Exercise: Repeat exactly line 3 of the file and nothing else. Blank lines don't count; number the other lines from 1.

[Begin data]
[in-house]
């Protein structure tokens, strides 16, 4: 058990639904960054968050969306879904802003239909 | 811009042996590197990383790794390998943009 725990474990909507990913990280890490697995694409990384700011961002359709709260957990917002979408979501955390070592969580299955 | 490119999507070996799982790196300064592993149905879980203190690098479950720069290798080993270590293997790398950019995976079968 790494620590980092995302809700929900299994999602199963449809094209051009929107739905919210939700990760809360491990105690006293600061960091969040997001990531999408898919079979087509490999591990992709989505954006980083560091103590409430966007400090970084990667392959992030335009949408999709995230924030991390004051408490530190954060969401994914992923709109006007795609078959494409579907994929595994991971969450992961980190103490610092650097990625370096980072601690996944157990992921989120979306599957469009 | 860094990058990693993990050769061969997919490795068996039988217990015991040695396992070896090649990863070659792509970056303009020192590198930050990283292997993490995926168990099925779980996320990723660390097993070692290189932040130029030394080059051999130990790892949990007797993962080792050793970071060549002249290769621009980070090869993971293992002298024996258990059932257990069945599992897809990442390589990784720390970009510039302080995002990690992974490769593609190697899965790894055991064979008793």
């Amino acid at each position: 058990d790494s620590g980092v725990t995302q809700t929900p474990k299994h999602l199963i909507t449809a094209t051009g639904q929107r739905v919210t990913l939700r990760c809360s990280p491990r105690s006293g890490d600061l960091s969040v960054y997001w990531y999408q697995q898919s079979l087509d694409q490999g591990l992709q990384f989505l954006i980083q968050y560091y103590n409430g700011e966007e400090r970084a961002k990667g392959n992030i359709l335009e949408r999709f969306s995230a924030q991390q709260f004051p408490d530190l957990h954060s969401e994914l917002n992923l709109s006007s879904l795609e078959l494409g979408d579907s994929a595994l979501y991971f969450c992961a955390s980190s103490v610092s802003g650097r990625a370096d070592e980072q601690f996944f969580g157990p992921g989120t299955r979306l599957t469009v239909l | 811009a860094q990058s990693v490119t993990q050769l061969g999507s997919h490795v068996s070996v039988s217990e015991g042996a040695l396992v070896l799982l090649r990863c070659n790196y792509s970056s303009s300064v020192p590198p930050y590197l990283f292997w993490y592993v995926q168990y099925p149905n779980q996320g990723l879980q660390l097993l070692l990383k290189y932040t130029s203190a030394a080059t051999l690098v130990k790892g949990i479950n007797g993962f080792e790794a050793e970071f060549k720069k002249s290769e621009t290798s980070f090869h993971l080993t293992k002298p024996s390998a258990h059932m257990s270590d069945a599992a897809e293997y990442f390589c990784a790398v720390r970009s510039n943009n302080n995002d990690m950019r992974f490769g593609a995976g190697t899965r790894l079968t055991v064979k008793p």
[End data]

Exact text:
């Amino acid at each position: 058990d790494s620590g980092v725990t995302q809700t929900p474990k299994h999602l199963i909507t449809a094209t051009g639904q929107r739905v919210t990913l939700r990760c809360s990280p491990r105690s006293g890490d600061l960091s969040v960054y997001w990531y999408q697995q898919s079979l087509d694409q490999g591990l992709q990384f989505l954006i980083q968050y560091y103590n409430g700011e966007e400090r970084a961002k990667g392959n992030i359709l335009e949408r999709f969306s995230a924030q991390q709260f004051p408490d530190l957990h954060s969401e994914l917002n992923l709109s006007s879904l795609e078959l494409g979408d579907s994929a595994l979501y991971f969450c992961a955390s980190s103490v610092s802003g650097r990625a370096d070592e980072q601690f996944f969580g157990p992921g989120t299955r979306l599957t469009v239909l | 811009a860094q990058s990693v490119t993990q050769l061969g999507s997919h490795v068996s070996v039988s217990e015991g042996a040695l396992v070896l799982l090649r990863c070659n790196y792509s970056s303009s300064v020192p590198p930050y590197l990283f292997w993490y592993v995926q168990y099925p149905n779980q996320g990723l879980q660390l097993l070692l990383k290189y932040t130029s203190a030394a080059t051999l690098v130990k790892g949990i479950n007797g993962f080792e790794a050793e970071f060549k720069k002249s290769e621009t290798s980070f090869h993971l080993t293992k002298p024996s390998a258990h059932m257990s270590d069945a599992a897809e293997y990442f390589c990784a790398v720390r970009s510039n943009n302080n995002d990690m950019r992974f490769g593609a995976g190697t899965r790894l079968t055991v064979k008793p």